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Finders Keepers: A Tale of Archaeological Plunder and Obsession

Finders Keepers: A Tale of Archaeological Plunder and Obsession
Author: Craig Childs
ISBN 13: 9780316066426
ISBN 10: 316066427
Edition: First Edition
Publisher: Little, Brown and Company
Publication Date: 2010-08-25
Format: Hardcover
Pages: 288
List Price: $24.99

Beyond what most people think about archaeology—with its cleanly numbered dates, and discoveries—lies a vibrant and controversial realm of scientists, thieves, and contested land claims. Now, in TRESPASS, Childs explores the field's transgressions against the cultures it tries to preserve and pauses to ask: To whom does the past belong? Written in his trademark lyrical style, this riveting book carries readers directly into his adventures and discoveries, lifting the curtain on the ethical dilemmas and dark side of archaeology. It is a book about man and nature, remnants and memory, a dashing tale of crime and detection. In other words, this is a ghost story.

Publishers Weekly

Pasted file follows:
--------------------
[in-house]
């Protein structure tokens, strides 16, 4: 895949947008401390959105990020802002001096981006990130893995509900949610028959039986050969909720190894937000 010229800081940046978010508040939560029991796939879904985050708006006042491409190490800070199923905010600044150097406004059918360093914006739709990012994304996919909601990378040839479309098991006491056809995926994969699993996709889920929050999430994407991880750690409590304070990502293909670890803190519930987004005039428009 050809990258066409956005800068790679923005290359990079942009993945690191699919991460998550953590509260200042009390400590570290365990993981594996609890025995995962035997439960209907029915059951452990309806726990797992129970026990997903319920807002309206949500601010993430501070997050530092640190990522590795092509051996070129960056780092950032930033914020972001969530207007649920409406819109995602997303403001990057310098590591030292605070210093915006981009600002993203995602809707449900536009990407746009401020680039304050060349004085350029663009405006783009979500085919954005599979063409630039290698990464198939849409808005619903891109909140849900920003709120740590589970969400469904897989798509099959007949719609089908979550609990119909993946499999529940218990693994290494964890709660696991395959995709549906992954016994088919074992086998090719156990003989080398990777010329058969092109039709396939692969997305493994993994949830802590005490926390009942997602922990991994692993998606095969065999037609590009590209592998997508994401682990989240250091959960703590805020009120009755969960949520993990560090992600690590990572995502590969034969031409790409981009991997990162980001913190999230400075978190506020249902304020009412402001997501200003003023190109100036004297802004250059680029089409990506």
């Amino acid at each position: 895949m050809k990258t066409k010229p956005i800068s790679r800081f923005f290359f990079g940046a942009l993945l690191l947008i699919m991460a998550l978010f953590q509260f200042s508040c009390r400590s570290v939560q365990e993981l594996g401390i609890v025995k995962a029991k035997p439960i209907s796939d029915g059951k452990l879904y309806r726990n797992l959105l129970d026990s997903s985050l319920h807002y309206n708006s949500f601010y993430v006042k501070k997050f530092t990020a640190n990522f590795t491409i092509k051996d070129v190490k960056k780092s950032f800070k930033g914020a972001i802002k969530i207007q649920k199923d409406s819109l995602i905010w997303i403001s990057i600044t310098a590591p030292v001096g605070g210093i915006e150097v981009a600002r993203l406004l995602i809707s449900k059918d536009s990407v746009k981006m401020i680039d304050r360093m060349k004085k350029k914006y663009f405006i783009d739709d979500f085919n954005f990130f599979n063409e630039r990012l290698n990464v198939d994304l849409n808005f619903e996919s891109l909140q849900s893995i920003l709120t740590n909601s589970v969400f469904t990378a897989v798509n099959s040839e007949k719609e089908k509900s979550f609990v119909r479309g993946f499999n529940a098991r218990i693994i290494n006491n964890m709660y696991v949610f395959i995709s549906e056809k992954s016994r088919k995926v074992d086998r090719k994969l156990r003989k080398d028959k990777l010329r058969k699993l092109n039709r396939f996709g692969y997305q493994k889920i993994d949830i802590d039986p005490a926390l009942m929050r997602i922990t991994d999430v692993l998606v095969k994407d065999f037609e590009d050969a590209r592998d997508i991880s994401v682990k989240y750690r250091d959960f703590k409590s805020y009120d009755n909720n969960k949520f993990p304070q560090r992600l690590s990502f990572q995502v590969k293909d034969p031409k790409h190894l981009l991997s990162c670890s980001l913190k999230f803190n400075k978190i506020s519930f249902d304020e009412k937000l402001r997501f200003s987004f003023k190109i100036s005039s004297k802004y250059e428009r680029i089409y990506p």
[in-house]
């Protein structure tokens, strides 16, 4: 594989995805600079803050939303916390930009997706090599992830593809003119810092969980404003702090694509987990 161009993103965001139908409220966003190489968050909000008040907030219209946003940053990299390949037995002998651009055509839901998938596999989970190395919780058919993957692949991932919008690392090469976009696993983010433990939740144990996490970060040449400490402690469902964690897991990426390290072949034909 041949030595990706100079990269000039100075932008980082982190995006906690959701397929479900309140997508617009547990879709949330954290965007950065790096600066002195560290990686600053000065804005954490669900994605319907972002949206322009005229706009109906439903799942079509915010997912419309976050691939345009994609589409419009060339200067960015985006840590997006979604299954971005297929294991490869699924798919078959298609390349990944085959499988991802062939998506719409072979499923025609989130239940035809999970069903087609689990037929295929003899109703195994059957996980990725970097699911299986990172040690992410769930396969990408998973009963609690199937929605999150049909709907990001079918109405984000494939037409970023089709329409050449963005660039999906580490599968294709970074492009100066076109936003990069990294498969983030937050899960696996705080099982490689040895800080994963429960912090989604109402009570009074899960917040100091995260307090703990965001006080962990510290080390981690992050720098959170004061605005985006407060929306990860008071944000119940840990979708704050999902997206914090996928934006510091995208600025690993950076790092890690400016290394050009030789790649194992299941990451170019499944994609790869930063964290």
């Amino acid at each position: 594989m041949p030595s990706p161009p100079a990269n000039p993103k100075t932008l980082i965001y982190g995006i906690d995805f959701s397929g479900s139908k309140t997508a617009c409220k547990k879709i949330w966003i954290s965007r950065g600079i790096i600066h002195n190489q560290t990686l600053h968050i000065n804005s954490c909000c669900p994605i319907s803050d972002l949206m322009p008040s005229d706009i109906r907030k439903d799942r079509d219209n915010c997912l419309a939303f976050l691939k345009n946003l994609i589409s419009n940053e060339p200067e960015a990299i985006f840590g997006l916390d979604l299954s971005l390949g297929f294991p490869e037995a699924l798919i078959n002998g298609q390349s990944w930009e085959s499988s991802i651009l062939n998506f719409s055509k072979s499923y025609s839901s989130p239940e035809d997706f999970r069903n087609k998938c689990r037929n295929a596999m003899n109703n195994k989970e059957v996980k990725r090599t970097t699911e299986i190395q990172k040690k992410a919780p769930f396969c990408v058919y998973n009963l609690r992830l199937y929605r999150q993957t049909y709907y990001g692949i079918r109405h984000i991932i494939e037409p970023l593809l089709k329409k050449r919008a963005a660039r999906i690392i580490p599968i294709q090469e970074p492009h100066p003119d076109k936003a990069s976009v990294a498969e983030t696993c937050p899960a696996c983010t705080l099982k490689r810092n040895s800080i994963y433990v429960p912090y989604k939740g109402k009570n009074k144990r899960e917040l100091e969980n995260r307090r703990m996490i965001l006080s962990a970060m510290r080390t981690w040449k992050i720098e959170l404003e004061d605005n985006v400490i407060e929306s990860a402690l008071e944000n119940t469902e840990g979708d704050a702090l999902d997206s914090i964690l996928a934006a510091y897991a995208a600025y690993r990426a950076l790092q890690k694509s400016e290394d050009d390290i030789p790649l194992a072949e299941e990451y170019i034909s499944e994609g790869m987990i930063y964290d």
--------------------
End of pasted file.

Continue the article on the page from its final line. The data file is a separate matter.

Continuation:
Childs (The Animal Dialogues) intermingles personal experiences as a desert ecologist and adventurer with a journalistic look at scientists, collectors, museum officials, and pot hunters to explore what should happen to ancient artifacts. Questioning whether artifacts should be left in place, Childs argues that although surface surveys and electronic imaging permit study of buried objects without digging, that reliance on technology risks the loss of the "physical connection to the memory of ancient people." Yet he mourns the loss of context that comes from removing, say, the Temple of Dendur from its natural environment. On the other hand, he scrutinizes the "stewardship" of past archeologists who removed sacred objects when "o one thought indigenous cultures would survive to start demanding their things back," returns now required by U.S. law. Childs is critical of museum facilities inadequate to protect items that archeologists removed from their sites precisely to preserve them from destruction. He is also unhappy with the legal sale of relics to collectors, which he believes led to "more digging and smuggling." His own "collection" consists of finds he has left in place across the Southwest. But, he says, artifacts that cannot safely be left in place should go to museums. This is an engaging and thought-provoking look at one of the art and artifacts' world's most heated debates. (Aug.)